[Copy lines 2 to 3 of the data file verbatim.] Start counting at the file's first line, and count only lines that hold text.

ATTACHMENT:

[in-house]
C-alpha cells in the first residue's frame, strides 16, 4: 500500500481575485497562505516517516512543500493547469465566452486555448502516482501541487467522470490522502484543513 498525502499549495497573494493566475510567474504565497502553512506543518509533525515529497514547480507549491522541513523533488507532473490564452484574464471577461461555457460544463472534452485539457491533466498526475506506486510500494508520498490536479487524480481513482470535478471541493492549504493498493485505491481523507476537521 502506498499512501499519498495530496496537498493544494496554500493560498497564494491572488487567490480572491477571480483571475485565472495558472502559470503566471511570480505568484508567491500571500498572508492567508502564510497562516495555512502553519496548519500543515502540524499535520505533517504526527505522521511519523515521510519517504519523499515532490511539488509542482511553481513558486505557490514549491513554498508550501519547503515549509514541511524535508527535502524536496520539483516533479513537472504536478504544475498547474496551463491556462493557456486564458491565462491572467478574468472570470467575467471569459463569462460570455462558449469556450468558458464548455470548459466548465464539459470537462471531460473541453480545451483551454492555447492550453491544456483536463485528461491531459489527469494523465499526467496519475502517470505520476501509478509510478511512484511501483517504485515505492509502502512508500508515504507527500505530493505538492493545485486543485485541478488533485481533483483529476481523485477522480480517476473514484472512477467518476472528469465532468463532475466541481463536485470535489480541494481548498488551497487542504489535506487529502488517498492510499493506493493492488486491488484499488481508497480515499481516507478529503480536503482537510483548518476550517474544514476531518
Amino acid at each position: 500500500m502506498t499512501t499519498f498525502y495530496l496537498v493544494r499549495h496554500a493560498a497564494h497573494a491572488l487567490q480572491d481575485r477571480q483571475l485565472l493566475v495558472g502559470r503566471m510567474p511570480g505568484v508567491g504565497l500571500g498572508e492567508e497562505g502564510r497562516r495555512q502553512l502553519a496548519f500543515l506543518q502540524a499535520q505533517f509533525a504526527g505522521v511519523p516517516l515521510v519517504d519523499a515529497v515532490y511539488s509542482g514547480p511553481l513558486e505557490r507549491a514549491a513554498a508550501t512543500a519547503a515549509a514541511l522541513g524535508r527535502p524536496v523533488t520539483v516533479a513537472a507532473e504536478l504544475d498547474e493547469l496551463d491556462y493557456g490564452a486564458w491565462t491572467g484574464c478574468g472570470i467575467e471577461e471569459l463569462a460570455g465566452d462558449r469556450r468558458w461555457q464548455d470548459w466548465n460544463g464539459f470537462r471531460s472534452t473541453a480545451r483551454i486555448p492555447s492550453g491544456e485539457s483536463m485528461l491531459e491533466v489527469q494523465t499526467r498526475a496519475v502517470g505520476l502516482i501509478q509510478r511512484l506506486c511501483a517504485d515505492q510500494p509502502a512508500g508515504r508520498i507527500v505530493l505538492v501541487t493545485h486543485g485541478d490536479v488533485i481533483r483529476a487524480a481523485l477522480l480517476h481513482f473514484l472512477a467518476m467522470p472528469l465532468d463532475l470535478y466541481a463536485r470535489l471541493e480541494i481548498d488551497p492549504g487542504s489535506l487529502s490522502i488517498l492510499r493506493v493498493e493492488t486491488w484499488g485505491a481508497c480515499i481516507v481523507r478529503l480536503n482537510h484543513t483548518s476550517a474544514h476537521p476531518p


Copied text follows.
C-alpha cells in the first residue's frame, strides 16, 4: 500500500481575485497562505516517516512543500493547469465566452486555448502516482501541487467522470490522502484543513 498525502499549495497573494493566475510567474504565497502553512506543518509533525515529497514547480507549491522541513523533488507532473490564452484574464471577461461555457460544463472534452485539457491533466498526475506506486510500494508520498490536479487524480481513482470535478471541493492549504493498493485505491481523507476537521 502506498499512501499519498495530496496537498493544494496554500493560498497564494491572488487567490480572491477571480483571475485565472495558472502559470503566471511570480505568484508567491500571500498572508492567508502564510497562516495555512502553519496548519500543515502540524499535520505533517504526527505522521511519523515521510519517504519523499515532490511539488509542482511553481513558486505557490514549491513554498508550501519547503515549509514541511524535508527535502524536496520539483516533479513537472504536478504544475498547474496551463491556462493557456486564458491565462491572467478574468472570470467575467471569459463569462460570455462558449469556450468558458464548455470548459466548465464539459470537462471531460473541453480545451483551454492555447492550453491544456483536463485528461491531459489527469494523465499526467496519475502517470505520476501509478509510478511512484511501483517504485515505492509502502512508500508515504507527500505530493505538492493545485486543485485541478488533485481533483483529476481523485477522480480517476473514484472512477467518476472528469465532468463532475466541481463536485470535489480541494481548498488551497487542504489535506487529502488517498492510499493506493493492488486491488484499488481508497480515499481516507478529503480536503482537510483548518476550517474544514476531518
Amino acid at each position: 500500500m502506498t499512501t499519498f498525502y495530496l496537498v493544494r499549495h496554500a493560498a497564494h497573494a491572488l487567490q480572491d481575485r477571480q483571475l485565472l493566475v495558472g502559470r503566471m510567474p511570480g505568484v508567491g504565497l500571500g498572508e492567508e497562505g502564510r497562516r495555512q502553512l502553519a496548519f500543515l506543518q502540524a499535520q505533517f509533525a504526527g505522521v511519523p516517516l515521510v519517504d519523499a515529497v515532490y511539488s509542482g514547480p511553481l513558486e505557490r507549491a514549491a513554498a508550501t512543500a519547503a515549509a514541511l522541513g524535508r527535502p524536496v523533488t520539483v516533479a513537472a507532473e504536478l504544475d498547474e493547469l496551463d491556462y493557456g490564452a486564458w491565462t491572467g484574464c478574468g472570470i467575467e471577461e471569459l463569462a460570455g465566452d462558449r469556450r468558458w461555457q464548455d470548459w466548465n460544463g464539459f470537462r471531460s472534452t473541453a480545451r483551454i486555448p492555447s492550453g491544456e485539457s483536463m485528461l491531459e491533466v489527469q494523465t499526467r498526475a496519475v502517470g505520476l502516482i501509478q509510478r511512484l506506486c511501483a517504485d515505492q510500494p509502502a512508500g508515504r508520498i507527500v505530493l505538492v501541487t493545485h486543485g485541478d490536479v488533485i481533483r483529476a487524480a481523485l477522480l480517476h481513482f473514484l472512477a467518476m467522470p472528469l465532468d463532475l470535478y466541481a463536485r470535489l471541493e480541494i481548498d488551497p492549504g487542504s489535506l487529502s490522502i488517498l492510499r493506493v493498493e493492488t486491488w484499488g485505491a481508497c480515499i481516507v481523507r478529503l480536503n482537510h484543513t483548518s476550517a474544514h476537521p476531518p